Asia-Pacific

Philippines' Duterte warns over South China Sea 'flashpoint'

Japanese Prime Minister Shinzo Abe (far R) and Philippine President Rodrigo Duterte (far L) hold talks in Tokyo. Source: AAP

Rodrigo Duterte, aiming to attract trade and investment from China, has up until now mostly withheld his early criticism of China's expansive claims to the sea.

Philippine President Rodrigo Duterte voiced rare frustration with China, urging progress on a code of conduct for the contested South China Sea, which he warned was becoming a "flashpoint".

Duterte was delivering a speech at an economic forum in Tokyo, but veered off script with remarks about the resource-rich sea, over most of which China claims sovereignty despite competing claims from the Philippines, Malaysia, Brunei, Taiwan and Vietnam.

Philippines' President Rodrigo Duterte delivers a speech during a joint press statement with Japan's Prime Minister Shinzo Abe.
Philippines' President Rodrigo Duterte delivers a speech during a joint press statement with Japan's Prime Minister Shinzo Abe.
AAP

"I love China... but it behooves upon us to ask, 'is it right for a country to claim the whole ocean?" he said.

Beijing and the 10-member Association of Southeast Asian Nations (ASEAN) have for years tried to hammer out a code of conduct to govern the disputed waters, but the process has been slow.

"I am sad and bewildered -- not angry, because I cannot do anything," Duterte said. "I just hope China will come up with this 'conduct' soon.

"The longer it takes," he said, the greater the chance the sea would be a "flashpoint of troubles", adding that France, Britain, and the United States are already "testing the waters".

President of the Republic of the Philippines Rodrigo R.Duterte and Japan's Prime Minister Shinzo Abe shake hands during a meeting in Tokyo, Japan.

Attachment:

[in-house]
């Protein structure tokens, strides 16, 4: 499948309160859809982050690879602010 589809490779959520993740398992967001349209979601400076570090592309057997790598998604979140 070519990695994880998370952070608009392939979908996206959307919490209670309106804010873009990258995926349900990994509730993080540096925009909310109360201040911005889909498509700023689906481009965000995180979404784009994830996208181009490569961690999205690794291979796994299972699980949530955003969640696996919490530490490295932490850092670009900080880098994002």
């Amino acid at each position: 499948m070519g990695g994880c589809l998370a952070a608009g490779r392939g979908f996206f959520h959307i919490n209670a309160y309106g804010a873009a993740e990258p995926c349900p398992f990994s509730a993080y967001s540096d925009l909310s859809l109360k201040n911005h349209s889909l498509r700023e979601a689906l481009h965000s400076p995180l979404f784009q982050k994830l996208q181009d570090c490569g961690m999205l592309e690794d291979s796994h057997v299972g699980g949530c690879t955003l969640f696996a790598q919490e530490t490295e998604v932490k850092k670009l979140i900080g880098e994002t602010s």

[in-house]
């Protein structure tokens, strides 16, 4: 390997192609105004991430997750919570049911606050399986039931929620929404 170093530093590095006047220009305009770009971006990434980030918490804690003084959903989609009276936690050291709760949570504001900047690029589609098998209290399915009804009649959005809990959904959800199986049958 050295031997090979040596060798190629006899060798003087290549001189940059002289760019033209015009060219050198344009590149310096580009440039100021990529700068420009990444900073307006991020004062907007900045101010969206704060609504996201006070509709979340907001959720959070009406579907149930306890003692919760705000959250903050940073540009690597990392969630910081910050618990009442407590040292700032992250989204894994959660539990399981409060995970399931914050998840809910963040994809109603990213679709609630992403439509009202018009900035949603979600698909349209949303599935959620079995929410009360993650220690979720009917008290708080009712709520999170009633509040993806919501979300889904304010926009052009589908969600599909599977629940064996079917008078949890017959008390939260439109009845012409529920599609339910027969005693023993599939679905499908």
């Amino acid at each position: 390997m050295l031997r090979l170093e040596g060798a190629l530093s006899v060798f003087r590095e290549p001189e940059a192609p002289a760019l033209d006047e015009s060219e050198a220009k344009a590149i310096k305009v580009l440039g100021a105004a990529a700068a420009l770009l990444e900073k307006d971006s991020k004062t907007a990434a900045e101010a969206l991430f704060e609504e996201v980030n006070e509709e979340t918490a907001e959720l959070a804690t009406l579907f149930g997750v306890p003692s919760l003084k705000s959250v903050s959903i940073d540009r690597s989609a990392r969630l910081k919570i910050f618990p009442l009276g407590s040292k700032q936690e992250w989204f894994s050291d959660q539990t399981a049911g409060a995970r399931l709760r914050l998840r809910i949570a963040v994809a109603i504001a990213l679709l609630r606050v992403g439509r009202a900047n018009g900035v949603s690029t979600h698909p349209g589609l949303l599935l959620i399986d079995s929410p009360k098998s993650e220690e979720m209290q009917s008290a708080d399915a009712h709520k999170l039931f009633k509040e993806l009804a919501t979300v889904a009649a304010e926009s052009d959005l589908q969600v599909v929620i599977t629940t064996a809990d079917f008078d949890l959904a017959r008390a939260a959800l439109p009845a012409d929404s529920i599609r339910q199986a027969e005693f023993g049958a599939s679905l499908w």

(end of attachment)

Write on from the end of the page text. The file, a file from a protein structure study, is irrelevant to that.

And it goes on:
President of the Republic of the Philippines Rodrigo R.Duterte and Japan's Prime Minister Shinzo Abe shake hands during a meeting in Tokyo, Japan.
AAP

Duterte, aiming to attract trade and investment from the Asian superpower, has mostly withheld his early criticism of Beijing's expansive claims to the sea -- a point of regional contention because trillions of dollars of goods pass through it.

But in April he warned Beijing to back off from a disputed island in the sea, suggesting the possibility of military action if China touched it.

In a major victory for Manila, an international maritime tribunal ruled early in Duterte's presidency that China's claims to the area have no legal basis.

However, he has largely set aside that ruling and backed off on their once tense territorial dispute over the sea, prompting criticism at home that he has been soft on China.

"China says, 'this is our land, this is our sea. Anyone who goes in there will just have to contend with us. Maybe with arms'," Duterte told the Future of Asia forum.

"My country is very small. I cannot afford to go to war with anybody, not only with China."

Duterte also voiced worries about the escalating trade war between Beijing and Washington, saying it could only harm the world economy.

"It is creating uncertainty and tension," he said.

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